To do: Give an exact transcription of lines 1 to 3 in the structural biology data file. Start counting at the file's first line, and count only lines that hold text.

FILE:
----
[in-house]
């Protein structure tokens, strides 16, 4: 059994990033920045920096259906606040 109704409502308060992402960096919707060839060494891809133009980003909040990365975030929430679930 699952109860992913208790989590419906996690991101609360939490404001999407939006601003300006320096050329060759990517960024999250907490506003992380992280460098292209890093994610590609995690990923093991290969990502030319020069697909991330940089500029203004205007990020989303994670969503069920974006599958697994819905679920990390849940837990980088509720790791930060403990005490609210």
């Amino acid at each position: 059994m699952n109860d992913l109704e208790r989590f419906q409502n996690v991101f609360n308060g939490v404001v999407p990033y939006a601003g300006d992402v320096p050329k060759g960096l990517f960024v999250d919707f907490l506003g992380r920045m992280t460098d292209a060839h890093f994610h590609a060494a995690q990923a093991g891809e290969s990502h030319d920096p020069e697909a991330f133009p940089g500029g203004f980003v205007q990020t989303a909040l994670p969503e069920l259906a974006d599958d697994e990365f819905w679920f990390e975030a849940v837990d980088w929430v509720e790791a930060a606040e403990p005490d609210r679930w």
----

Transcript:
[in-house]
């Protein structure tokens, strides 16, 4: 059994990033920045920096259906606040 109704409502308060992402960096919707060839060494891809133009980003909040990365975030929430679930 699952109860992913208790989590419906996690991101609360939490404001999407939006601003300006320096050329060759990517960024999250907490506003992380992280460098292209890093994610590609995690990923093991290969990502030319020069697909991330940089500029203004205007990020989303994670969503069920974006599958697994819905679920990390849940837990980088509720790791930060403990005490609210």
């Amino acid at each position: 059994m699952n109860d992913l109704e208790r989590f419906q409502n996690v991101f609360n308060g939490v404001v999407p990033y939006a601003g300006d992402v320096p050329k060759g960096l990517f960024v999250d919707f907490l506003g992380r920045m992280t460098d292209a060839h890093f994610h590609a060494a995690q990923a093991g891809e290969s990502h030319d920096p020069e697909a991330f133009p940089g500029g203004f980003v205007q990020t989303a909040l994670p969503e069920l259906a974006d599958d697994e990365f819905w679920f990390e975030a849940v837990d980088w929430v509720e790791a930060a606040e403990p005490d609210r679930w």